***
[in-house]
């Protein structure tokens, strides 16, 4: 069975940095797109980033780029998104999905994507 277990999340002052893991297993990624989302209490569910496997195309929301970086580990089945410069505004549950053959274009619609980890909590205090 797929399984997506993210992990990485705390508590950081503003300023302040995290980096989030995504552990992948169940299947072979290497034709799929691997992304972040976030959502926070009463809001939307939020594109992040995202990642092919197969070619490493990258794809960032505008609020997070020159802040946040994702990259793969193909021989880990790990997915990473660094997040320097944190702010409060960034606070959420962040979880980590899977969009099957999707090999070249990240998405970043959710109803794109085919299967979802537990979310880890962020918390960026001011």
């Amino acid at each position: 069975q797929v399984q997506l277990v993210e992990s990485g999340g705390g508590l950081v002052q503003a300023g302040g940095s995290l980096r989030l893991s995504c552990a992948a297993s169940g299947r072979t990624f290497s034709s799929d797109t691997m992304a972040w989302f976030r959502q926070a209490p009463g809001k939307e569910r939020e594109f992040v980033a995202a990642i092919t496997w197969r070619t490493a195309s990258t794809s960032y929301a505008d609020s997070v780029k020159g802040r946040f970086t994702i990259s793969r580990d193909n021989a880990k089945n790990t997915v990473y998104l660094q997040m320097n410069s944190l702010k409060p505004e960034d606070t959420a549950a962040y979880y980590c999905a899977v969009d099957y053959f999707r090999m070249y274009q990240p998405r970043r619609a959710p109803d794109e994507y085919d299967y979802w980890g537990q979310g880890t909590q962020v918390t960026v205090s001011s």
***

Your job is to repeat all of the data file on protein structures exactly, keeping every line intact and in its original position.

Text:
[in-house]
């Protein structure tokens, strides 16, 4: 069975940095797109980033780029998104999905994507 277990999340002052893991297993990624989302209490569910496997195309929301970086580990089945410069505004549950053959274009619609980890909590205090 797929399984997506993210992990990485705390508590950081503003300023302040995290980096989030995504552990992948169940299947072979290497034709799929691997992304972040976030959502926070009463809001939307939020594109992040995202990642092919197969070619490493990258794809960032505008609020997070020159802040946040994702990259793969193909021989880990790990997915990473660094997040320097944190702010409060960034606070959420962040979880980590899977969009099957999707090999070249990240998405970043959710109803794109085919299967979802537990979310880890962020918390960026001011």
């Amino acid at each position: 069975q797929v399984q997506l277990v993210e992990s990485g999340g705390g508590l950081v002052q503003a300023g302040g940095s995290l980096r989030l893991s995504c552990a992948a297993s169940g299947r072979t990624f290497s034709s799929d797109t691997m992304a972040w989302f976030r959502q926070a209490p009463g809001k939307e569910r939020e594109f992040v980033a995202a990642i092919t496997w197969r070619t490493a195309s990258t794809s960032y929301a505008d609020s997070v780029k020159g802040r946040f970086t994702i990259s793969r580990d193909n021989a880990k089945n790990t997915v990473y998104l660094q997040m320097n410069s944190l702010k409060p505004e960034d606070t959420a549950a962040y979880y980590c999905a899977v969009d099957y053959f999707r090999m070249y274009q990240p998405r970043r619609a959710p109803d794109e994507y085919d299967y979802w980890g537990q979310g880890t909590q962020v918390t960026v205090s001011s």